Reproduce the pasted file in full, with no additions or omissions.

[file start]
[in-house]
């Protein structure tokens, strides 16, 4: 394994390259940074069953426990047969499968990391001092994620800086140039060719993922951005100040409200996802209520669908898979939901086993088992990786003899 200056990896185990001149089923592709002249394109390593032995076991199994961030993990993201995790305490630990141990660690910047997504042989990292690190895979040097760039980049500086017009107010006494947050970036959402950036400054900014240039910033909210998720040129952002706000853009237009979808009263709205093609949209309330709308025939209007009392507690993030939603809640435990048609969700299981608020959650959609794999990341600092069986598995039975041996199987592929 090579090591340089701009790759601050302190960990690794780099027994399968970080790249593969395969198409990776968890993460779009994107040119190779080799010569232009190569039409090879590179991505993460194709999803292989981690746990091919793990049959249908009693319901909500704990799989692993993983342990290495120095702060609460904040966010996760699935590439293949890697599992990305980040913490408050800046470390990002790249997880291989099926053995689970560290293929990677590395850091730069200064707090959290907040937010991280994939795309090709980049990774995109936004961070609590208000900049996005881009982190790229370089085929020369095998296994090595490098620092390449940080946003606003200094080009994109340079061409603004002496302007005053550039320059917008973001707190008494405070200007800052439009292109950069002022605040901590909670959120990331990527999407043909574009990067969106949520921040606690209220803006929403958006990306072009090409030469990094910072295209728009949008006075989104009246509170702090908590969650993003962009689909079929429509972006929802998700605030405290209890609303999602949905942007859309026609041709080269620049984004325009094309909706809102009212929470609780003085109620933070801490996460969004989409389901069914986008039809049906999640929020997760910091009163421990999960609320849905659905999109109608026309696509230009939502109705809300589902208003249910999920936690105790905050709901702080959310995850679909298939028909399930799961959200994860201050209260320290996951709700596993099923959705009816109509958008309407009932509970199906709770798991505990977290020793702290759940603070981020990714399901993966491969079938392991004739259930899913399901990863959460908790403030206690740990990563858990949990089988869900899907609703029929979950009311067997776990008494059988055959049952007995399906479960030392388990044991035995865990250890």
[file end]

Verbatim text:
[in-house]
């Protein structure tokens, strides 16, 4: 394994390259940074069953426990047969499968990391001092994620800086140039060719993922951005100040409200996802209520669908898979939901086993088992990786003899 200056990896185990001149089923592709002249394109390593032995076991199994961030993990993201995790305490630990141990660690910047997504042989990292690190895979040097760039980049500086017009107010006494947050970036959402950036400054900014240039910033909210998720040129952002706000853009237009979808009263709205093609949209309330709308025939209007009392507690993030939603809640435990048609969700299981608020959650959609794999990341600092069986598995039975041996199987592929 090579090591340089701009790759601050302190960990690794780099027994399968970080790249593969395969198409990776968890993460779009994107040119190779080799010569232009190569039409090879590179991505993460194709999803292989981690746990091919793990049959249908009693319901909500704990799989692993993983342990290495120095702060609460904040966010996760699935590439293949890697599992990305980040913490408050800046470390990002790249997880291989099926053995689970560290293929990677590395850091730069200064707090959290907040937010991280994939795309090709980049990774995109936004961070609590208000900049996005881009982190790229370089085929020369095998296994090595490098620092390449940080946003606003200094080009994109340079061409603004002496302007005053550039320059917008973001707190008494405070200007800052439009292109950069002022605040901590909670959120990331990527999407043909574009990067969106949520921040606690209220803006929403958006990306072009090409030469990094910072295209728009949008006075989104009246509170702090908590969650993003962009689909079929429509972006929802998700605030405290209890609303999602949905942007859309026609041709080269620049984004325009094309909706809102009212929470609780003085109620933070801490996460969004989409389901069914986008039809049906999640929020997760910091009163421990999960609320849905659905999109109608026309696509230009939502109705809300589902208003249910999920936690105790905050709901702080959310995850679909298939028909399930799961959200994860201050209260320290996951709700596993099923959705009816109509958008309407009932509970199906709770798991505990977290020793702290759940603070981020990714399901993966491969079938392991004739259930899913399901990863959460908790403030206690740990990563858990949990089988869900899907609703029929979950009311067997776990008494059988055959049952007995399906479960030392388990044991035995865990250890």